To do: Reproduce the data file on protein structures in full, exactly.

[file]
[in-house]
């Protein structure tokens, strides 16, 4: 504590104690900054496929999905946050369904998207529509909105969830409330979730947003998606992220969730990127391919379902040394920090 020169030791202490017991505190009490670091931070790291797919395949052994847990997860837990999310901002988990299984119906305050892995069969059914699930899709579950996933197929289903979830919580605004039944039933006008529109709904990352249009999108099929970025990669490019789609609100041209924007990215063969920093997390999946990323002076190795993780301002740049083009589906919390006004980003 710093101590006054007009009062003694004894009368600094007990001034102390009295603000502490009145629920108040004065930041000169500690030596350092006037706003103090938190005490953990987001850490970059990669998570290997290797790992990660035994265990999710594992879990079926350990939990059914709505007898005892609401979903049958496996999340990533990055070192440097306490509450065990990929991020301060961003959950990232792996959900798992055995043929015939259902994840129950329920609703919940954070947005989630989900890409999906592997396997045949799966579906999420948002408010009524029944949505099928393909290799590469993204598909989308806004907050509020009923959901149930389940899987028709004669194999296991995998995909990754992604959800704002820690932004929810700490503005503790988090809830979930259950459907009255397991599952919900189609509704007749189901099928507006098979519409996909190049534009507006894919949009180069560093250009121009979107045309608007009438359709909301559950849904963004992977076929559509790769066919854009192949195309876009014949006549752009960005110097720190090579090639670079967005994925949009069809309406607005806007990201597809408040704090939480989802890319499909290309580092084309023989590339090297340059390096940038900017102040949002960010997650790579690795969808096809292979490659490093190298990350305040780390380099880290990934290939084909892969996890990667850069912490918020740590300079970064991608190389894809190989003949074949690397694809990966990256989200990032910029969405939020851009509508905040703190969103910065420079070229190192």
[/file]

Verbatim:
[in-house]
């Protein structure tokens, strides 16, 4: 504590104690900054496929999905946050369904998207529509909105969830409330979730947003998606992220969730990127391919379902040394920090 020169030791202490017991505190009490670091931070790291797919395949052994847990997860837990999310901002988990299984119906305050892995069969059914699930899709579950996933197929289903979830919580605004039944039933006008529109709904990352249009999108099929970025990669490019789609609100041209924007990215063969920093997390999946990323002076190795993780301002740049083009589906919390006004980003 710093101590006054007009009062003694004894009368600094007990001034102390009295603000502490009145629920108040004065930041000169500690030596350092006037706003103090938190005490953990987001850490970059990669998570290997290797790992990660035994265990999710594992879990079926350990939990059914709505007898005892609401979903049958496996999340990533990055070192440097306490509450065990990929991020301060961003959950990232792996959900798992055995043929015939259902994840129950329920609703919940954070947005989630989900890409999906592997396997045949799966579906999420948002408010009524029944949505099928393909290799590469993204598909989308806004907050509020009923959901149930389940899987028709004669194999296991995998995909990754992604959800704002820690932004929810700490503005503790988090809830979930259950459907009255397991599952919900189609509704007749189901099928507006098979519409996909190049534009507006894919949009180069560093250009121009979107045309608007009438359709909301559950849904963004992977076929559509790769066919854009192949195309876009014949006549752009960005110097720190090579090639670079967005994925949009069809309406607005806007990201597809408040704090939480989802890319499909290309580092084309023989590339090297340059390096940038900017102040949002960010997650790579690795969808096809292979490659490093190298990350305040780390380099880290990934290939084909892969996890990667850069912490918020740590300079970064991608190389894809190989003949074949690397694809990966990256989200990032910029969405939020851009509508905040703190969103910065420079070229190192």